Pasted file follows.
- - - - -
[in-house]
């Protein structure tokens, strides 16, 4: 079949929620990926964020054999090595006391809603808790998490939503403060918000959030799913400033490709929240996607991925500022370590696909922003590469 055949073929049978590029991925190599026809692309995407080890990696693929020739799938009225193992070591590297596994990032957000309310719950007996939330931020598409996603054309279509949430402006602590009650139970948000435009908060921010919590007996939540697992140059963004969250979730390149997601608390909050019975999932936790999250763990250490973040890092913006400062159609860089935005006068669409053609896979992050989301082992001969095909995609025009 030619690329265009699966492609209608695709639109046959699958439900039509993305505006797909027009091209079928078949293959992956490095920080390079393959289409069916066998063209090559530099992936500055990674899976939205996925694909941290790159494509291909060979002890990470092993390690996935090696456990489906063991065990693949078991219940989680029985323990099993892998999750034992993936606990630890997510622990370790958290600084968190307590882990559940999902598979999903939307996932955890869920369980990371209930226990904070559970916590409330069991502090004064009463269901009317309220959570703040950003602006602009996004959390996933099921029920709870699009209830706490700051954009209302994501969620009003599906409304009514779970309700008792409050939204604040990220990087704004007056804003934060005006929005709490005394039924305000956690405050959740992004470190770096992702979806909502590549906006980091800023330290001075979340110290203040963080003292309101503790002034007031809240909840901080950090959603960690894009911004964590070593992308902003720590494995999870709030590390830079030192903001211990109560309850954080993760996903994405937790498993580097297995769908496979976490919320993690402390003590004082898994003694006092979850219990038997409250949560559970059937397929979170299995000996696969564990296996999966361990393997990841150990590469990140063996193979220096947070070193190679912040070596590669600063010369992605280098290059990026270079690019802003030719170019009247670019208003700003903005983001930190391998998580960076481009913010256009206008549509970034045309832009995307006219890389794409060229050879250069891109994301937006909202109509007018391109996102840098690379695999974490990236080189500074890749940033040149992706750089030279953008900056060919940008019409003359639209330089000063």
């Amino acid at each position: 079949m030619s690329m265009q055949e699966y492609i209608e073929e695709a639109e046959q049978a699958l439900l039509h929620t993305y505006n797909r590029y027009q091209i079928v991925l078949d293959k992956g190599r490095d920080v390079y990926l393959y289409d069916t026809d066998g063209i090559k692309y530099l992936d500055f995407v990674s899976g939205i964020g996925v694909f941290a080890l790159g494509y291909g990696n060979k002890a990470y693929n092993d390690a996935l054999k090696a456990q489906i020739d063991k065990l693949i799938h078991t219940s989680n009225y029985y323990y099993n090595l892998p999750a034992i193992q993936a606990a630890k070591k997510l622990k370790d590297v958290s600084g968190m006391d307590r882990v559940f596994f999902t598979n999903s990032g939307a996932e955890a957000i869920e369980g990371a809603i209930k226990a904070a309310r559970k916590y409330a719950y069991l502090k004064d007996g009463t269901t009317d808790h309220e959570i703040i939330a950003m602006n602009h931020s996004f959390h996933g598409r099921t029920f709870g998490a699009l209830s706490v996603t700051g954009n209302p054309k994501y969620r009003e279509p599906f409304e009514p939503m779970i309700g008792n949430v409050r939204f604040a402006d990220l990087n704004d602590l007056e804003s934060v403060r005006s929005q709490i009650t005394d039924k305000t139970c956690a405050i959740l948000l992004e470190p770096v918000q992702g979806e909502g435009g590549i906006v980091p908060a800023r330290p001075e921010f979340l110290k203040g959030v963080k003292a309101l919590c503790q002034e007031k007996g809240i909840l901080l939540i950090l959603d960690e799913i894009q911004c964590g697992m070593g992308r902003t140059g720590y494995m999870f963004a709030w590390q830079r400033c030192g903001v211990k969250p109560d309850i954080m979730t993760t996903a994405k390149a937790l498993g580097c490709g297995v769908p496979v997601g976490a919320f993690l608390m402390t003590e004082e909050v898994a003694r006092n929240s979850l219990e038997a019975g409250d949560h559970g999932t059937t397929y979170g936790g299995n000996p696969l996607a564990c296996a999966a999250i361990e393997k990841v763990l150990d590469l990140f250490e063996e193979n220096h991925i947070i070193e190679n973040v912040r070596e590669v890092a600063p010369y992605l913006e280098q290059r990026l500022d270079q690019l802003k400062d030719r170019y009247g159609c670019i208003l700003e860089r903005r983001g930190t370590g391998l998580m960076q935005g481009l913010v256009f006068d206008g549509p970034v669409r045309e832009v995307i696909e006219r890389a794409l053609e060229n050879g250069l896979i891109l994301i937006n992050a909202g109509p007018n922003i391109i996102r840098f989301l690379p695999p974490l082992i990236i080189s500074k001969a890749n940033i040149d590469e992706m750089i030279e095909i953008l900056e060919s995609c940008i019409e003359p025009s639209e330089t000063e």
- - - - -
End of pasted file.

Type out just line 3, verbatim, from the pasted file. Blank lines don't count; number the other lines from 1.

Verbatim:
């Amino acid at each position: 079949m030619s690329m265009q055949e699966y492609i209608e073929e695709a639109e046959q049978a699958l439900l039509h929620t993305y505006n797909r590029y027009q091209i079928v991925l078949d293959k992956g190599r490095d920080v390079y990926l393959y289409d069916t026809d066998g063209i090559k692309y530099l992936d500055f995407v990674s899976g939205i964020g996925v694909f941290a080890l790159g494509y291909g990696n060979k002890a990470y693929n092993d390690a996935l054999k090696a456990q489906i020739d063991k065990l693949i799938h078991t219940s989680n009225y029985y323990y099993n090595l892998p999750a034992i193992q993936a606990a630890k070591k997510l622990k370790d590297v958290s600084g968190m006391d307590r882990v559940f596994f999902t598979n999903s990032g939307a996932e955890a957000i869920e369980g990371a809603i209930k226990a904070a309310r559970k916590y409330a719950y069991l502090k004064d007996g009463t269901t009317d808790h309220e959570i703040i939330a950003m602006n602009h931020s996004f959390h996933g598409r099921t029920f709870g998490a699009l209830s706490v996603t700051g954009n209302p054309k994501y969620r009003e279509p599906f409304e009514p939503m779970i309700g008792n949430v409050r939204f604040a402006d990220l990087n704004d602590l007056e804003s934060v403060r005006s929005q709490i009650t005394d039924k305000t139970c956690a405050i959740l948000l992004e470190p770096v918000q992702g979806e909502g435009g590549i906006v980091p908060a800023r330290p001075e921010f979340l110290k203040g959030v963080k003292a309101l919590c503790q002034e007031k007996g809240i909840l901080l939540i950090l959603d960690e799913i894009q911004c964590g697992m070593g992308r902003t140059g720590y494995m999870f963004a709030w590390q830079r400033c030192g903001v211990k969250p109560d309850i954080m979730t993760t996903a994405k390149a937790l498993g580097c490709g297995v769908p496979v997601g976490a919320f993690l608390m402390t003590e004082e909050v898994a003694r006092n929240s979850l219990e038997a019975g409250d949560h559970g999932t059937t397929y979170g936790g299995n000996p696969l996607a564990c296996a999966a999250i361990e393997k990841v763990l150990d590469l990140f250490e063996e193979n220096h991925i947070i070193e190679n973040v912040r070596e590669v890092a600063p010369y992605l913006e280098q290059r990026l500022d270079q690019l802003k400062d030719r170019y009247g159609c670019i208003l700003e860089r903005r983001g930190t370590g391998l998580m960076q935005g481009l913010v256009f006068d206008g549509p970034v669409r045309e832009v995307i696909e006219r890389a794409l053609e060229n050879g250069l896979i891109l994301i937006n992050a909202g109509p007018n922003i391109i996102r840098f989301l690379p695999p974490l082992i990236i080189s500074k001969a890749n940033i040149d590469e992706m750089i030279e095909i953008l900056e060919s995609c940008i019409e003359p025009s639209e330089t000063e």